Experts Discuss Role of Cooperation, Creativity in Human Evolution
Agustín Fuentes and Ron Cole-Turner explored the ways in which teamwork and creativity have shaped human development for thousands of years during a lecture and discussion at AAAS on 7 December. | Stephen Waldron/AAAS
The human capacity for creativity and collaboration allows our species to make works of art as well as warfare, said anthropologist Agustín Fuentes during a lecture at AAAS’ headquarters on 7 December.
“The very state of being human endows us with this creativity,” Fuentes said, “and it’s this creativity, in collaboration with a particular brand of cooperative possibilities, that made us who we are.”
The presentation was part of the Holiday Lecture series, presented by the AAAS Dialogue on Science, Ethics and Religion program. During the event, Fuentes and Ron Cole-Turner explored the role of cooperation and creativity in human evolution.
Fuentes, a professor at Notre Dame University who was named a AAAS Fellow in 2011, proposed that creativity is what distinguishes humans from other species.
Early humans, whom Fuentes described as short, naked and without horns or claws, had to rely on each other to stave off predators. Eventually, he said, these ancestors used teamwork and stone tools to engage in “power scavenging.” This practice involved scaring off a predator from a fresh kill by making loud noises, then stepping in to claim the carcass.
Records dating between 100,000 to 135,000 years ago from northern and southern Africa revealed snail shells that humans had poked holes in and strung in order to wear them as necklaces, Fuentes noted, saying such behaviors are signs of humans creating meaning.
He went on to cite a burial pit known as Sima de los Huesos in northern Spain, roughly 400,000 years old, which contained 28 bodies and held a large stone tool. The tool had never been used and it has been suggested that it may have been placed in the burial ground as a tribute to the dead.
“We don’t know specifically what it meant,” Fuentes said, “but it meant something.”
While early humans used cooperation and creativity to hunt and create art, Fuentes said that they leveraged the same traits when engaged in coordinated violence.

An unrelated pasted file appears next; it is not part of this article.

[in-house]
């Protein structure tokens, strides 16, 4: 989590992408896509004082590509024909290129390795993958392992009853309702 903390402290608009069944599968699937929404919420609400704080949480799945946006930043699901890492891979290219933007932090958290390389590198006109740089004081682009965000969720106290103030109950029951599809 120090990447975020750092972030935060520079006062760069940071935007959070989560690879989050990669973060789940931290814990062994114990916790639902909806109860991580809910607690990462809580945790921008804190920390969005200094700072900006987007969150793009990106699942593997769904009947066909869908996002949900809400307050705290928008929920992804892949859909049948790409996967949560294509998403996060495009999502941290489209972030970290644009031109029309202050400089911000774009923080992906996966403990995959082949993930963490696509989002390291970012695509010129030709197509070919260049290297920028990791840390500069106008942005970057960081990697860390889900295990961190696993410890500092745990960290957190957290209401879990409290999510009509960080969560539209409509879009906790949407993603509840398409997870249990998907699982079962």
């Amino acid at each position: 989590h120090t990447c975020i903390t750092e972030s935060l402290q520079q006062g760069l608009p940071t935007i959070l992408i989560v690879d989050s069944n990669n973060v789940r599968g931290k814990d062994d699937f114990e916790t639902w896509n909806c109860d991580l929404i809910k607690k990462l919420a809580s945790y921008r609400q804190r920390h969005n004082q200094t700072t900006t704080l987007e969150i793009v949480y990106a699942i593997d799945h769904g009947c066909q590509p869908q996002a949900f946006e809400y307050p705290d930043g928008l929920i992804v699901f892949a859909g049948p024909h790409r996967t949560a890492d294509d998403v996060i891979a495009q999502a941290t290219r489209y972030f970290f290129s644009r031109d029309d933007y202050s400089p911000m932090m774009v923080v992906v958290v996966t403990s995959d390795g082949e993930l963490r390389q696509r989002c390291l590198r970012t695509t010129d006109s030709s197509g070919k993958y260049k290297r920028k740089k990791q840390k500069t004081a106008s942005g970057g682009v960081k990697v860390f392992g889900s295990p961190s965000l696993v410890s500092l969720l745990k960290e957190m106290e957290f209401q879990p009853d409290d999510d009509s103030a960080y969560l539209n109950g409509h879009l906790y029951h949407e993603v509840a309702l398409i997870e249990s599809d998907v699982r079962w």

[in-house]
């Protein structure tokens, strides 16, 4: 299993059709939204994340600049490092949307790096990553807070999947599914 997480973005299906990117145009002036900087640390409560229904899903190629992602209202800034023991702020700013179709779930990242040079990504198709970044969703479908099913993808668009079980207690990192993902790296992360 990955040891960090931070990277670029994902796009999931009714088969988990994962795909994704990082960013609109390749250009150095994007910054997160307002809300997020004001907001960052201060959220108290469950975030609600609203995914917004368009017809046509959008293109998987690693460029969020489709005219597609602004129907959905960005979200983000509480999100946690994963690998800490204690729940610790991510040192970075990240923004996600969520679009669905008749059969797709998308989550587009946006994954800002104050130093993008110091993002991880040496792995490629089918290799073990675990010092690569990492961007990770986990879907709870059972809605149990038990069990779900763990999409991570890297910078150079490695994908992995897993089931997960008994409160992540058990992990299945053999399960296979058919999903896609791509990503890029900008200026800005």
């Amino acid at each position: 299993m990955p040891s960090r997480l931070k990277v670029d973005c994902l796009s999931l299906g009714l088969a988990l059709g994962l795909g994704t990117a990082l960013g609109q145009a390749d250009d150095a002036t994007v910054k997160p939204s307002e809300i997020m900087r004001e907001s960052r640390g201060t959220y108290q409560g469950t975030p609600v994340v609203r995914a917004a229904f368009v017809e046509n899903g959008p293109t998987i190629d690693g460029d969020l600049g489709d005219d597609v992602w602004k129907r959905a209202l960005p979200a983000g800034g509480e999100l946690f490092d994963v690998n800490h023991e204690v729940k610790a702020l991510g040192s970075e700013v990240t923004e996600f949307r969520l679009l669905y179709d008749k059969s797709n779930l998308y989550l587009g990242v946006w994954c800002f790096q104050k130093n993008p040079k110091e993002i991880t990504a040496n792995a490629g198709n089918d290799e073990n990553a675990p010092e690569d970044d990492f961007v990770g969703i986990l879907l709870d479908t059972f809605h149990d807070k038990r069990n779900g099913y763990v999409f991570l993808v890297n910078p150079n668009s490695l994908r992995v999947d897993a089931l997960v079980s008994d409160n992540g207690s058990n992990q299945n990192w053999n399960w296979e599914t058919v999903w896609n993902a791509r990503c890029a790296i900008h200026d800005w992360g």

Fuentes said that there is no evidence of “lethal, coordinated violence” in our distant past, but it begins to appear around 10,000 years ago. He referenced a database which compiled records from more than 400 sites and showed that less than 2% of fossils found show evidence of physical trauma. Between roughly 14,000 and 5,000 years ago, however, Fuentes said, that figure had more than doubled. The number doubled again between around 5,000 and 2,000 years ago.
He suggested that villages and senses of property developed, societies became more complex and violence increased. Fuentes noted that a previously unseen type of social inequality was introduced during this period.
Ron Cole-Turner, a professor of theology and ethics at the Pittsburgh Theological Seminary, delivered remarks in response to Fuentes’ presentation. He also serves as an adviser for the DoSER program.
Ron Cole-Turner, co-founder the International Society for Science and Religion, said that while humans can be imaginative in isolation, they can reach higher levels of creativity when they work together. | Stephen Waldron/AAAS
Cole-Turner described the lecture as thought-provoking and said that he was taken aback by the escalation in violence outlined in Fuentes’ presentation. He agreed with the assertion that warfare is reliant on organization.
“War is one of the most intricately orchestrated endeavors that we are capable of sustaining,” Cole-Turner said, “and yet disastrous in consequences.”
He said that while religion could be beneficial for individuals, “the evidence is a little more disturbing” at the collective level. He used the example of French theologian and preacher Bernard of Clairvaux, who wrote and spoke in support of the Second Crusade in the 12th century.
Cole-Turner said that for those who value their spiritual traditions, it is time for an “unambiguous repudiation of the racism, violence and the genocidal tendencies that have been part of our traditions.”
It is important, he said, to turn the human capacity for cooperation away from destruction and toward creation.
“The best and the worst of us come from the same well,” Cole-Turner said.
During a discussion that followed Cole-Turner’s remarks, Fuentes argued that humanity is not doomed to a destiny of becoming more violent. Cole-Turner agreed, but added that improving would “take an intense amount of work.”
DoSER program director Jennifer Wiseman described the evidence presented by Fuentes and Cole-Turner’s reflections as fascinating and “potentially paradigm-shifting,” and thereby inspiring ongoing discussion and reflection.
“We like to bring in experts to present interesting advances at the forefront of science that inspire discussion of broader implications for our lives, such as values, meaning, and what it means to be “human,’” Wiseman said. “Dr. Fuentes did just that.”
[Associated image: Agustín Fuentes, a professor of anthropology at the University of Notre Dame, said that creativity is the trait that distinguishes humans from other species. | Stephen Waldron/AAAS]